Transactional Stream Processing on Non-Volatile Memory (SA 782/28)

PI: Kai-Uwe Sattler (TU Ilmenau)
Project collaborator: Philipp Götze (TU Ilmenau), Constantin Pohl (TU Ilmenau)
Project website: Transactional Stream Processing on Non-Volatile Memory

Transactional stream processing combines the paradigm of data stream processing
with traditional transaction processing in databases to address novel
application domains such as cyber-physical systems, Internet of Things, and
healthcare analytics. In these applications, continuous streams of data have to
be processed and often multiple sources (both streams and stored data) are
combined, e.g. for enriching stream data or correlating streams with historical
data. Furthermore, stream data represent a source for sequences of inserts or
updates on persistent data. Thus, the goal is to combine data streams with
transactional data while providing guarantees such as ACID, exactly-once and
ordered execution. In this context, the big challenges are the (time-restricted)
storage of data stream elements as well as proving efficient access to the then
persistent data while at the same time still providing realtime processing of
streaming data.

With this proposal we plan to address these challenges of transactional stream
processing by exploiting opportunities of modern hardware technology – in
particular non-volatile memory (NVRAM) which promises byte-addressable and
persistent storage with latencies close to DRAM. These features should allows
for high transaction rates and easy durability guarantees. However, NVRAM comes
with higher write latency (compared to DRAM and its own read latency) and
requires atomic write mechanisms to ensure consistency in the presence of a CPU
cache hierarchy.

Our proposal has three objectives. First, we plan to define an operational model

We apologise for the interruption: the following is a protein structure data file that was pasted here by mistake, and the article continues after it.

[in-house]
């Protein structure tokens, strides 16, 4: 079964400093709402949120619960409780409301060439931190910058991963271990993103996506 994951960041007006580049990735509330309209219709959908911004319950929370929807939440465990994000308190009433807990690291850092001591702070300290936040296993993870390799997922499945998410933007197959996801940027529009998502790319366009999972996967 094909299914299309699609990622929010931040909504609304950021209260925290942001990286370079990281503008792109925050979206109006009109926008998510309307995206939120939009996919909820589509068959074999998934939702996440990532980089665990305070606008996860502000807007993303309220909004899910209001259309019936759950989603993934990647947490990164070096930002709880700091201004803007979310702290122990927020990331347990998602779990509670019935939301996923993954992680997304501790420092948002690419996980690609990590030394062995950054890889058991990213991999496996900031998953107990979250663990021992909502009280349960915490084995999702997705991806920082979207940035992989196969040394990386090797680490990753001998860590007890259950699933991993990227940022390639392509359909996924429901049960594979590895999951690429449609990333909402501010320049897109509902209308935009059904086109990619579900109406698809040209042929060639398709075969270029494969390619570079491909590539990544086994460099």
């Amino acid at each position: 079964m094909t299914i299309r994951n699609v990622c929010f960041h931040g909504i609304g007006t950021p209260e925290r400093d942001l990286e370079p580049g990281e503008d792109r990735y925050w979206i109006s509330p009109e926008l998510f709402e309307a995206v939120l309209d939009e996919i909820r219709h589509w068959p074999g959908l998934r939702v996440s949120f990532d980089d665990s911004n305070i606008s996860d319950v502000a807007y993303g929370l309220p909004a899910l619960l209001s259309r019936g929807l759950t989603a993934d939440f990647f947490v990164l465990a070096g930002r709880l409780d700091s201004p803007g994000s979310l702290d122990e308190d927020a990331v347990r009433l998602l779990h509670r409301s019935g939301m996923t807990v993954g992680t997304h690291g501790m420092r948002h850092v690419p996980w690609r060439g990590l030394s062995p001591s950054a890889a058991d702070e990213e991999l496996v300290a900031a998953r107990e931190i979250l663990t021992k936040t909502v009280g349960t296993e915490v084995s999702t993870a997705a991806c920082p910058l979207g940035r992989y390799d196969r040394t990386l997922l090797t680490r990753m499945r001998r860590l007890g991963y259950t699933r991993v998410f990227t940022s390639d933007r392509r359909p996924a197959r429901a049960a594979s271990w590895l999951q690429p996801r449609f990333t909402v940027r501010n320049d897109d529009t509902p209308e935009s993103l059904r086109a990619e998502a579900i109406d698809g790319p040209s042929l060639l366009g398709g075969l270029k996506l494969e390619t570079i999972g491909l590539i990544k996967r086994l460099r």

of transactional stream processing that handles streams and tables as well as
queries and updates on them in a unified way. This includes to model data
streams as updates on tables and updates as sources of data streams while
providing transactional guarantees (including isolation). The second objective
is the design and evaluation of novel data and index structures for persistent
streams and tables optimized for NVRAM. For this purpose, we take into account
the specific properties of NVRAM (asymmetry of reads/writes, atomicity of
writes), access patterns of transactional stream processing, e.g. mainly
append-optimized, time-based ordering of elements but also random update
patterns). Furthermore, as a third objective we plan to investigate and evaluate
architectural patterns for NVRAM-based stream processing. Since NVRAM offers a
technology that combines the best parts of DRAM and disks, i.e. speed and
instant persistency, it is not obvious, how NVRAM will fit in the current system
architecture. Therefore, we will analyze patterns such as NVRAM only for
replacing DRAM and/or disk, NVRAM as anti-cache for DRAM, disk as anti-cache for
NVRAM, or simple DRAM+NVRAM+disk setups in the context of transactional stream